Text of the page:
Students consider getting flu shots

By Ryan Chambers

With colder months quickly approaching, students grapple with the decision on whether or not to get a flu shot.

“Honestly, I don’t know if I even want to get the flu shot,” said Kenneth Stratton, freshman child psychology major. “I’ve heard too many bad things about it.”

Some students agree, stating that they are simply too unsure of the vaccine to take the risk.

“From what I hear, each year there is a new strand and the vaccine is usually from the previous year,” said Blake Box , junior family social services major. “And I really don’t want to spend my money on a shot that fights last year’s virus.”

These are just some of the rumors that surround the flu vaccine. Carol Sibley, nurse coordinator in Preventive Medicine at Health Services, tries to offer some peace of mind to students who are unsure if they wish to get the shot.

As with any vaccine or medication, the possibility of a severe allergic reaction is always there, Sibley said.

“Severe problems after vaccination might be a life-threatening allergic reaction, but that is rare,” she said.

Sibley said anyone who is vaccinated cannot contract the virus simply from getting the shot.

“Health Services provides inactivated influenza vaccine which means the virus in the vaccine is dead and cannot infect you with influenza,” she said. “Some people who receive the vaccine, however, may have soreness, redness or swelling at the vaccine site, while some get hoarseness, sore red eyes, cough, fever and aches. If these symptoms occur, they usually begin within 12 hours of receiving the shot and last one or two days. Persons who receive the inactivated vaccine and experience these symptoms are not infectious to others. It generally takes 10-14 days to get antibodies after a influenza vaccine.”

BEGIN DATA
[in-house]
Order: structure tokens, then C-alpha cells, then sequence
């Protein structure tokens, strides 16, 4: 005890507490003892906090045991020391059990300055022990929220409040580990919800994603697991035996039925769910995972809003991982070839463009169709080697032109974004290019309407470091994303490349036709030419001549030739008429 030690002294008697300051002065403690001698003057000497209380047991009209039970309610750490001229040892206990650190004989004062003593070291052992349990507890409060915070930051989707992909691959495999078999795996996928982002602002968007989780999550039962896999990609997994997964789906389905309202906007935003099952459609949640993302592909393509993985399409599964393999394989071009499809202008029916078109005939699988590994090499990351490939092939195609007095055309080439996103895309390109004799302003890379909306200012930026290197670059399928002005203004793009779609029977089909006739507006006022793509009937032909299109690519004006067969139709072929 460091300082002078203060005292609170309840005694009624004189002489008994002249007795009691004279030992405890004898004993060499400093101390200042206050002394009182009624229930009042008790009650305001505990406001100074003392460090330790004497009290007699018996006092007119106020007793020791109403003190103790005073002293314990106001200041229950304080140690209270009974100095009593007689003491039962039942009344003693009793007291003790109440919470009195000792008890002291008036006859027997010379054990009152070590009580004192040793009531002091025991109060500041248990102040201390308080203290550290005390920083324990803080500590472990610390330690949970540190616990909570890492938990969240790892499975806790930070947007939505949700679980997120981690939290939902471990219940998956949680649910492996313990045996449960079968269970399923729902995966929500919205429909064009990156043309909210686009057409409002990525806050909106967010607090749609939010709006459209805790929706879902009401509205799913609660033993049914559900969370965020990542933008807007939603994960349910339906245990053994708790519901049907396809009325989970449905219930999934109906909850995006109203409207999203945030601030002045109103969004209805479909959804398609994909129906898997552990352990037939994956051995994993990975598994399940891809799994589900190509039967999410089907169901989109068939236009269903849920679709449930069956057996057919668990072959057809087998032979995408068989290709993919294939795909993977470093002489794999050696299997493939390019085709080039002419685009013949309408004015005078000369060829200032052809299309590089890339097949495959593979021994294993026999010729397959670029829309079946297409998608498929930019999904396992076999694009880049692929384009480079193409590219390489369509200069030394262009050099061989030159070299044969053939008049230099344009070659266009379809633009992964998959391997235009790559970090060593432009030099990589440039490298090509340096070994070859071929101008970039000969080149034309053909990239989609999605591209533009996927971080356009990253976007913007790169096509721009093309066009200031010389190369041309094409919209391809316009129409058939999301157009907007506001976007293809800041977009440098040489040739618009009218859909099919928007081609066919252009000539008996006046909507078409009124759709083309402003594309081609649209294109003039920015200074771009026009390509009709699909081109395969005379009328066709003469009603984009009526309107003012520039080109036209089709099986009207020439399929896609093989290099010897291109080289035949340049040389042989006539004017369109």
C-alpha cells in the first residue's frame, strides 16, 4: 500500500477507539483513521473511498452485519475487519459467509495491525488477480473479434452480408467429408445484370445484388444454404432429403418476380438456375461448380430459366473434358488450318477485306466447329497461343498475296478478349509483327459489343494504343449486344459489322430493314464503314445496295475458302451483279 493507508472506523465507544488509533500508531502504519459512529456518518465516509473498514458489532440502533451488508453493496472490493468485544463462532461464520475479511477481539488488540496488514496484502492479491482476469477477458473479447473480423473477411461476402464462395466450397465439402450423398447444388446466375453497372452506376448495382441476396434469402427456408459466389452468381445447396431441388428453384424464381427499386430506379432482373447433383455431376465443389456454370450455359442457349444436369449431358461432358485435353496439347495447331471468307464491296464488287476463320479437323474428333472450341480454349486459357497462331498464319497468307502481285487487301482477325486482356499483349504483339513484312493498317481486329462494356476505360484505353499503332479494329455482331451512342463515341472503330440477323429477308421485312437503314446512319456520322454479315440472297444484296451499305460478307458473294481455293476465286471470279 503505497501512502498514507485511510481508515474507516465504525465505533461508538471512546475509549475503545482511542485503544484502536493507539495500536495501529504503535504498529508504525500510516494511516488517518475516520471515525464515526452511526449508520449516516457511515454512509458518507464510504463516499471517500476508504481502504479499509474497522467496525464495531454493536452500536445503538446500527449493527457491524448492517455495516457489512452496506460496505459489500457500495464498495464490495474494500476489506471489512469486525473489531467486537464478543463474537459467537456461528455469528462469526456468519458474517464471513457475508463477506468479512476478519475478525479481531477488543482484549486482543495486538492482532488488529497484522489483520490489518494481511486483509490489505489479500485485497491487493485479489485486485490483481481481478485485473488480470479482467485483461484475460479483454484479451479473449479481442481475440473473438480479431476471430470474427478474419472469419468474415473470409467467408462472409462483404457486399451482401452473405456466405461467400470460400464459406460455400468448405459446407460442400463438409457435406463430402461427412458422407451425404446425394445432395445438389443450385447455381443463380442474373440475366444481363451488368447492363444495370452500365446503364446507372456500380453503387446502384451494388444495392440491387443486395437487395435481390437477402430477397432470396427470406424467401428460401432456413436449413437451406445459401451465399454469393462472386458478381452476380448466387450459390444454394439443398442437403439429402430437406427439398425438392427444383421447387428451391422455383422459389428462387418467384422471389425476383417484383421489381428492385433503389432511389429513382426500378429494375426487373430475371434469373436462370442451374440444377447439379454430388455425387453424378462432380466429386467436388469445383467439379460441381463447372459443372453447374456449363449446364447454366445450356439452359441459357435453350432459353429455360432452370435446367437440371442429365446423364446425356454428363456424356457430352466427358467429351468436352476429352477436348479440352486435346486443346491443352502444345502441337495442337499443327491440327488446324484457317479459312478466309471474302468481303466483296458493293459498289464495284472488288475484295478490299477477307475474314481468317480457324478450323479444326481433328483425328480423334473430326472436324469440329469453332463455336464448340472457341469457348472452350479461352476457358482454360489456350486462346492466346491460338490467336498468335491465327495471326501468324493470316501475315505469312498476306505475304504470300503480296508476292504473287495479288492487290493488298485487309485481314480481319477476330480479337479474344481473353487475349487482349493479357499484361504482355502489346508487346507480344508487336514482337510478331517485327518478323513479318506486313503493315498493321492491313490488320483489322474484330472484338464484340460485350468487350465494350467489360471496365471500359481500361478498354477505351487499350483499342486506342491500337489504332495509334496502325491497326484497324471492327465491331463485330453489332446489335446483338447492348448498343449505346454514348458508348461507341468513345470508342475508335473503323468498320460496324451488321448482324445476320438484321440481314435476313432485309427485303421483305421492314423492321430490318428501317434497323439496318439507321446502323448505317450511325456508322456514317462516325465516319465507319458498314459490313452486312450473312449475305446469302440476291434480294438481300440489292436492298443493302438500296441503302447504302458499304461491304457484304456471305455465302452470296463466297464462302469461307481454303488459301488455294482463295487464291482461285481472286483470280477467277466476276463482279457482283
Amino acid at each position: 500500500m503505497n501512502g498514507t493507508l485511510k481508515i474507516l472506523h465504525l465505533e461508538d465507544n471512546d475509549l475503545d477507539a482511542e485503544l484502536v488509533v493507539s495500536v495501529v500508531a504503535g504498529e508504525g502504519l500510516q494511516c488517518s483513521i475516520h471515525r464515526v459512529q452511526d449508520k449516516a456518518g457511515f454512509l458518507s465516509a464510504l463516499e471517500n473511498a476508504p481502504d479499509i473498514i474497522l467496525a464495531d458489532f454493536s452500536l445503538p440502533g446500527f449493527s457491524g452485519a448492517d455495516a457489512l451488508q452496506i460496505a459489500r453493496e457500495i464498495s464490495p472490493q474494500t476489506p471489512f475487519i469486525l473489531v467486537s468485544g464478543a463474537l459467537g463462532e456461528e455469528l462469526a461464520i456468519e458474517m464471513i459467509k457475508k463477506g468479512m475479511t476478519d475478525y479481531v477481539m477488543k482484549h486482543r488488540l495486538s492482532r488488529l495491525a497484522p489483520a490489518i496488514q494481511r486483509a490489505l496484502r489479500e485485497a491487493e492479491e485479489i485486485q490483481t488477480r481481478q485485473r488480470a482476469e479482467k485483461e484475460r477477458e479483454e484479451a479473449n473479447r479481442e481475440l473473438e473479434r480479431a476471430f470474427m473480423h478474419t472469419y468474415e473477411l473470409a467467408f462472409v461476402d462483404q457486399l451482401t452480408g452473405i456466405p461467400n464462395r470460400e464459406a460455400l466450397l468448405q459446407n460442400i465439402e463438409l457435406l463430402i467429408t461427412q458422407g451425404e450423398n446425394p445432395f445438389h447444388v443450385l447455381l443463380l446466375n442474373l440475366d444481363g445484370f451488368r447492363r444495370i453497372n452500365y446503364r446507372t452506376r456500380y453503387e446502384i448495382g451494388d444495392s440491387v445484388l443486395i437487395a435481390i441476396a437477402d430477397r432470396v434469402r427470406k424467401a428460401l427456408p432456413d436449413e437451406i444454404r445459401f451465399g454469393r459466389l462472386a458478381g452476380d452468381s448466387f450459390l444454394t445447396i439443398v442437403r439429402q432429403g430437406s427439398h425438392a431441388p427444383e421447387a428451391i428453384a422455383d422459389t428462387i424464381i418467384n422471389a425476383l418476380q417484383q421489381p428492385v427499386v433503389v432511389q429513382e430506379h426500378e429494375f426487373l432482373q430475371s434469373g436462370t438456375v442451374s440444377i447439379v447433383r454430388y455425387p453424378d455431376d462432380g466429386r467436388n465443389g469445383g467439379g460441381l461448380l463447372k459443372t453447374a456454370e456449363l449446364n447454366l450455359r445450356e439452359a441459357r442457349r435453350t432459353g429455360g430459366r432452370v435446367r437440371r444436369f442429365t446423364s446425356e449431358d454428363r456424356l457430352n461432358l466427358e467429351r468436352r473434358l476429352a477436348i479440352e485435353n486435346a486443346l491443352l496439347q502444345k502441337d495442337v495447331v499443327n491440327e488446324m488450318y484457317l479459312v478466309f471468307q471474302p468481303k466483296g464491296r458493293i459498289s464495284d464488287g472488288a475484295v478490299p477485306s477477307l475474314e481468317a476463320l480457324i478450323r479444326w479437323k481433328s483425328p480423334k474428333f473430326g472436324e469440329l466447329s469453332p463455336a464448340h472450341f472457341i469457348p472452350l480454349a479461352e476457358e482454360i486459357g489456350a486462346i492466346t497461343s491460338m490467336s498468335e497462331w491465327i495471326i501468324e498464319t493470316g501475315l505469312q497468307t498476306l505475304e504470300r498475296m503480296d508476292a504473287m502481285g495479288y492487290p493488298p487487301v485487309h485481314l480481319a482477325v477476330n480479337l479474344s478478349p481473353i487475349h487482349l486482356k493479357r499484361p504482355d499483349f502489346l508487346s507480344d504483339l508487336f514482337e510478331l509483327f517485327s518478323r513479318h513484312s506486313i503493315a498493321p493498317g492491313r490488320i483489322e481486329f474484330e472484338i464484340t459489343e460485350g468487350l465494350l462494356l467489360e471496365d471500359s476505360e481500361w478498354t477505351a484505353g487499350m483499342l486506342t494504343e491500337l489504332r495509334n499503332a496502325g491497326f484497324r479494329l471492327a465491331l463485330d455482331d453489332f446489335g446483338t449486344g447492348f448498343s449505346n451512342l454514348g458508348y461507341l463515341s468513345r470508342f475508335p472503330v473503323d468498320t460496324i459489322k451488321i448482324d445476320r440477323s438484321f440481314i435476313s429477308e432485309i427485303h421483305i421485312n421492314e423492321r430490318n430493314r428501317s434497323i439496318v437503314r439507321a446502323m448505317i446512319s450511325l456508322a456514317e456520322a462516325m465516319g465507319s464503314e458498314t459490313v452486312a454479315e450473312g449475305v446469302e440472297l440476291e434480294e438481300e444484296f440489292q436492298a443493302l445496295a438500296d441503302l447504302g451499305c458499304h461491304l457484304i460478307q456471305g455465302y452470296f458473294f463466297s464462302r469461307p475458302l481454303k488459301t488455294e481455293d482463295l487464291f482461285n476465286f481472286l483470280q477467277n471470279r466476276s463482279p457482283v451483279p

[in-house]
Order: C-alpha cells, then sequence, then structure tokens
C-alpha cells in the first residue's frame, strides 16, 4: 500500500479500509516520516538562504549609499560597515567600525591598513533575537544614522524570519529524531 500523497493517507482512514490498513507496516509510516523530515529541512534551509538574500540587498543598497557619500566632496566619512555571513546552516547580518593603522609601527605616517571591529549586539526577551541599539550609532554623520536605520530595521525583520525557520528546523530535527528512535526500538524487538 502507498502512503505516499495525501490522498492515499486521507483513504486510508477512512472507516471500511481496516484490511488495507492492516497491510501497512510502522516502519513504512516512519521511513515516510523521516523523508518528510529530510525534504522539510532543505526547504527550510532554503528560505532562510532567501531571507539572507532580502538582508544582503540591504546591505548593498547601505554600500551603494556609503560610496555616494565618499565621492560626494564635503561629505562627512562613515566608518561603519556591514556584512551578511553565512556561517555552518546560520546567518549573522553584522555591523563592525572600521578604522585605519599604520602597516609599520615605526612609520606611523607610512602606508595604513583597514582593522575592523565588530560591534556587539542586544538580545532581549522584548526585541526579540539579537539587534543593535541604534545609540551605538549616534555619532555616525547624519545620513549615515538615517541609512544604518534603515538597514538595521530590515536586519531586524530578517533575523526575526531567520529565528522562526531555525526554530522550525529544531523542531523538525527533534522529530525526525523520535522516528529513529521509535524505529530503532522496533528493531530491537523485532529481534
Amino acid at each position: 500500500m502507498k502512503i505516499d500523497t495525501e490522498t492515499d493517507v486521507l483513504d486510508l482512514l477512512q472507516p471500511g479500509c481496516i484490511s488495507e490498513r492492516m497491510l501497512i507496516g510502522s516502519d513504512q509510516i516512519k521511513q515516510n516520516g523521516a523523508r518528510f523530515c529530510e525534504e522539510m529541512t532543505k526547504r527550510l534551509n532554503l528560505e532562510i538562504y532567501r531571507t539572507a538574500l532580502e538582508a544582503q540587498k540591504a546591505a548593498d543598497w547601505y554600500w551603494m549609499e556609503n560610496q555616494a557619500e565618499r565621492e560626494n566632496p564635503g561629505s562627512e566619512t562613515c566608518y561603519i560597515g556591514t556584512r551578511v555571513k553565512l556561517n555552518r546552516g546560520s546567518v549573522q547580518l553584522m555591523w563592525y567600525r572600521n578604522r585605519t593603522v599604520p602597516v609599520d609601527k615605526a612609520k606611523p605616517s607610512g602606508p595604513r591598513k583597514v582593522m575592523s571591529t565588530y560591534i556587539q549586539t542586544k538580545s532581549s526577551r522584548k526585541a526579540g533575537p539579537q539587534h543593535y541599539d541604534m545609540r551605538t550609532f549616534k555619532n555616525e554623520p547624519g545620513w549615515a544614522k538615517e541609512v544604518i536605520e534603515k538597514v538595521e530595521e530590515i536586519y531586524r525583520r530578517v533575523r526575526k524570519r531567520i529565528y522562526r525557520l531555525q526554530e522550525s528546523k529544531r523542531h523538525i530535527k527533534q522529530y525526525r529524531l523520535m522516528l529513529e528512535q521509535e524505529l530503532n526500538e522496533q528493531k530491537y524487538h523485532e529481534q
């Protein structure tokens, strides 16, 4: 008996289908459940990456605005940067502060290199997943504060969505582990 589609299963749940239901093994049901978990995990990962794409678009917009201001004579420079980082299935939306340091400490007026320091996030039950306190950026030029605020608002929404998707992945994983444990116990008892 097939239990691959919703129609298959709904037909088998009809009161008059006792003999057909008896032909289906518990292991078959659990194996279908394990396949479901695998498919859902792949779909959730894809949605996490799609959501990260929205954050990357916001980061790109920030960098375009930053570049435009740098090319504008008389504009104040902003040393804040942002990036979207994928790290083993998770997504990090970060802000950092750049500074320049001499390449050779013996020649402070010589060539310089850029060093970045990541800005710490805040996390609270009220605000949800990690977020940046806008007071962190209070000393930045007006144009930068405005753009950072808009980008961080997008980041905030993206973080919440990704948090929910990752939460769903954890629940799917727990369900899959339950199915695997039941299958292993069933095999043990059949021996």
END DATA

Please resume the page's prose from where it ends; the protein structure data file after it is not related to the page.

The rumor about becoming paralyzed by the vaccine is weighing heavy on the mind of students such as Stratton said, but Sibley ensured that the rumor had not been confirmed and was extremely rare.

Sibley also explained the truth behind misconceptions regarding paralysis as an effect of the vaccine.

“Influenza vaccines have not been clearly associated with Guillain-Barre Syndrome (a paralytic illness),” Sibley said. “But if there is a risk it would be 1-2 cases per million vaccinated persons.”

With so many rumors surrounding the vaccine and with the holidays quickly approaching, Sibley offered skeptical students some words of encouragement.

Sibley said avoiding infecting others is another reason students should get vaccinated.

“Students don’t want to bring flu home to family and friends during visits,” she said. “And besides, mom will be happy that her student got a flu vaccine.”

For the students who wish to receive the influenza vaccine, they can go to Preventive Medicine in Health Services. They are open Monday through Friday from 8 a.m. to noon, and 1 to 4 p.m. No appointments are needed. Students can head to the lower level and check-in at Room 23.